Opinion: Disaster Preparedness Requires a 211 System; New York City Still Doesn’t Have One
Over the last few weeks, New Yorkers have watched with great anxiety as Texas, Florida and Puerto Rico, among many other places, were pummeled by massive hurricanes. Whenever we see storm destruction, memories of Sandy re-enter our consciousness; as does the question: Is New York City significantly better prepared for the next big one? My answer is “No.”
As a technology professional in disaster management, I’m constantly on the lookout for better ways to use software tools and information management practices to improve a city’s resilience. With new technologies coming out all the time, there are many pathways for improvement, and selecting the right place to focus preparedness efforts is never easy. In New York City’s case, however, it’s pretty simple: one of the most impactful things we could do, and certainly the lowest hanging fruit, is to build a canonical directory of all the health, human, and social services available in New York City so people know where to go to get the services they need before, during, and after a disaster.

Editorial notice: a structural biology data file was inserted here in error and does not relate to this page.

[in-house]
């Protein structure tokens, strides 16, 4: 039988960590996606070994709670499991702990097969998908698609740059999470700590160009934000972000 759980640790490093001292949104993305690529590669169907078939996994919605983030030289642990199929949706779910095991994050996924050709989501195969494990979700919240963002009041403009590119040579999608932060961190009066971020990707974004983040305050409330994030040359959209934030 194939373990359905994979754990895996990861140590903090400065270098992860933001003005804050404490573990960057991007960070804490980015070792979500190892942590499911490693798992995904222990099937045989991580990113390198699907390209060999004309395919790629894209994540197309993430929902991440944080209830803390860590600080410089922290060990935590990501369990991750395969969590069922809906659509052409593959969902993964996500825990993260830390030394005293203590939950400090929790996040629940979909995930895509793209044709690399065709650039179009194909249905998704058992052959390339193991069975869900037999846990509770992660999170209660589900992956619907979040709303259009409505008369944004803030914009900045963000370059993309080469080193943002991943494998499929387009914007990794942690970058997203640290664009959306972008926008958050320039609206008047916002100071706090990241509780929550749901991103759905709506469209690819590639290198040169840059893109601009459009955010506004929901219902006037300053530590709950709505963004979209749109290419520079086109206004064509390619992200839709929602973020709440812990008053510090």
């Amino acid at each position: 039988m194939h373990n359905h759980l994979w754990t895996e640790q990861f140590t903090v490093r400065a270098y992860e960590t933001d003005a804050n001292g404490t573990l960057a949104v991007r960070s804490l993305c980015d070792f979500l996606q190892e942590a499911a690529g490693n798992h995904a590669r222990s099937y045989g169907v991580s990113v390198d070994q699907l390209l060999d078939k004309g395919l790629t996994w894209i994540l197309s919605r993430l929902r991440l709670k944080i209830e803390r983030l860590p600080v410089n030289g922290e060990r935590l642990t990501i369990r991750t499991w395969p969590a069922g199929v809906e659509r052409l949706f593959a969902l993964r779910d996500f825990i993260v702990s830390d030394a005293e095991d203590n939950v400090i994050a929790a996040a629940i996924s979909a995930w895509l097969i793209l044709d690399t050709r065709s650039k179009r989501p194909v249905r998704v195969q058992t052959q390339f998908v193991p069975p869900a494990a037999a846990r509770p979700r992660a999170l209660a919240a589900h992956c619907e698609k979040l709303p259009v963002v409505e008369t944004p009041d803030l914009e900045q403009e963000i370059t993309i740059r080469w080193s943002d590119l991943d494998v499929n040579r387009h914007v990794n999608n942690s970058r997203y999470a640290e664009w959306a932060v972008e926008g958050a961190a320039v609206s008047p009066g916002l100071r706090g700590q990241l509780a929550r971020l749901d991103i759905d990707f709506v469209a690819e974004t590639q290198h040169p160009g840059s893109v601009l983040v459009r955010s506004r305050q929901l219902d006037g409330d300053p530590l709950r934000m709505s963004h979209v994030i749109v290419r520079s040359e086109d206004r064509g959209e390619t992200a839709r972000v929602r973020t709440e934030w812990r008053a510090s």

The directory system I’m proposing is often called a “211 system.” In almost every major U.S. city and in over 90% of counties, if you call 2-1-1, you’re connected to a directory assistance representative that can refer you to the health and social services that meet your needs. . .